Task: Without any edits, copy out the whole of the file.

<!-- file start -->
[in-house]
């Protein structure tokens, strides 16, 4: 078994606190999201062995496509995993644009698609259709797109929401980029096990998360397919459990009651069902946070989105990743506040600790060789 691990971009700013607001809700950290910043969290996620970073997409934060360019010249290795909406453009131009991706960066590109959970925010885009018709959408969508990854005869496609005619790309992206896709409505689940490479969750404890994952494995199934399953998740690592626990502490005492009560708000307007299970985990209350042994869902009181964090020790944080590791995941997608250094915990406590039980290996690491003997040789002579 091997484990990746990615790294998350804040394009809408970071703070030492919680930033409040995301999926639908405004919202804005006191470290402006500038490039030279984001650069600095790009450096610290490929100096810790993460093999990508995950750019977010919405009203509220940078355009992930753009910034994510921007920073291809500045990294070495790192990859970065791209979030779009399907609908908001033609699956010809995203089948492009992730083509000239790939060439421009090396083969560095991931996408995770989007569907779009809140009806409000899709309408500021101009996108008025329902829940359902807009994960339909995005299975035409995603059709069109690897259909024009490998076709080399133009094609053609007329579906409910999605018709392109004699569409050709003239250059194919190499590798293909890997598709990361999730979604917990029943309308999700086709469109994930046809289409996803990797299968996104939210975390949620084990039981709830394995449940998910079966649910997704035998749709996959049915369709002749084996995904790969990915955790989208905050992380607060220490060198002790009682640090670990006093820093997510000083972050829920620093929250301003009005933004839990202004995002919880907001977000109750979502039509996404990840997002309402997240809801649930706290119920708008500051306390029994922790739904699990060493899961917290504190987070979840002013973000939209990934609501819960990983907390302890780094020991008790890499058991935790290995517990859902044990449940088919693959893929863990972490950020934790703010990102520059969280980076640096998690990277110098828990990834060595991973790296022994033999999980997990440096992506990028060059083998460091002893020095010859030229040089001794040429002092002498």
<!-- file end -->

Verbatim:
[in-house]
């Protein structure tokens, strides 16, 4: 078994606190999201062995496509995993644009698609259709797109929401980029096990998360397919459990009651069902946070989105990743506040600790060789 691990971009700013607001809700950290910043969290996620970073997409934060360019010249290795909406453009131009991706960066590109959970925010885009018709959408969508990854005869496609005619790309992206896709409505689940490479969750404890994952494995199934399953998740690592626990502490005492009560708000307007299970985990209350042994869902009181964090020790944080590791995941997608250094915990406590039980290996690491003997040789002579 091997484990990746990615790294998350804040394009809408970071703070030492919680930033409040995301999926639908405004919202804005006191470290402006500038490039030279984001650069600095790009450096610290490929100096810790993460093999990508995950750019977010919405009203509220940078355009992930753009910034994510921007920073291809500045990294070495790192990859970065791209979030779009399907609908908001033609699956010809995203089948492009992730083509000239790939060439421009090396083969560095991931996408995770989007569907779009809140009806409000899709309408500021101009996108008025329902829940359902807009994960339909995005299975035409995603059709069109690897259909024009490998076709080399133009094609053609007329579906409910999605018709392109004699569409050709003239250059194919190499590798293909890997598709990361999730979604917990029943309308999700086709469109994930046809289409996803990797299968996104939210975390949620084990039981709830394995449940998910079966649910997704035998749709996959049915369709002749084996995904790969990915955790989208905050992380607060220490060198002790009682640090670990006093820093997510000083972050829920620093929250301003009005933004839990202004995002919880907001977000109750979502039509996404990840997002309402997240809801649930706290119920708008500051306390029994922790739904699990060493899961917290504190987070979840002013973000939209990934609501819960990983907390302890780094020991008790890499058991935790290995517990859902044990449940088919693959893929863990972490950020934790703010990102520059969280980076640096998690990277110098828990990834060595991973790296022994033999999980997990440096992506990028060059083998460091002893020095010859030229040089001794040429002092002498």